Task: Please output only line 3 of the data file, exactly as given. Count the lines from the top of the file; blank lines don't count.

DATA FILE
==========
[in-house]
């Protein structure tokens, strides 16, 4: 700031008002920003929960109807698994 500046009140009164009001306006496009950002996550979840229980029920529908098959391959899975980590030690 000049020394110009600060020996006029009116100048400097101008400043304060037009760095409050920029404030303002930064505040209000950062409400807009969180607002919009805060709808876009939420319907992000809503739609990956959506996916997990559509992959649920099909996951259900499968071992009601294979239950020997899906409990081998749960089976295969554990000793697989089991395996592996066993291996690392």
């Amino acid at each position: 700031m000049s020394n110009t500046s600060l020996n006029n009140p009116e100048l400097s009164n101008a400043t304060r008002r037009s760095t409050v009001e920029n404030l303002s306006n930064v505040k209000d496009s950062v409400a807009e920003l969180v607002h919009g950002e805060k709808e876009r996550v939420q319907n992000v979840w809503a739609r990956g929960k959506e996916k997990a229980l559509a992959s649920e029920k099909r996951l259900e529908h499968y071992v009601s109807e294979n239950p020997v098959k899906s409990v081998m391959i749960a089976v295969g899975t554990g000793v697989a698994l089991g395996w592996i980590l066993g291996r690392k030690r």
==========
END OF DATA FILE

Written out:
């Amino acid at each position: 700031m000049s020394n110009t500046s600060l020996n006029n009140p009116e100048l400097s009164n101008a400043t304060r008002r037009s760095t409050v009001e920029n404030l303002s306006n930064v505040k209000d496009s950062v409400a807009e920003l969180v607002h919009g950002e805060k709808e876009r996550v939420q319907n992000v979840w809503a739609r990956g929960k959506e996916k997990a229980l559509a992959s649920e029920k099909r996951l259900e529908h499968y071992v009601s109807e294979n239950p020997v098959k899906s409990v081998m391959i749960a089976v295969g899975t554990g000793v697989a698994l089991g395996w592996i980590l066993g291996r690392k030690r």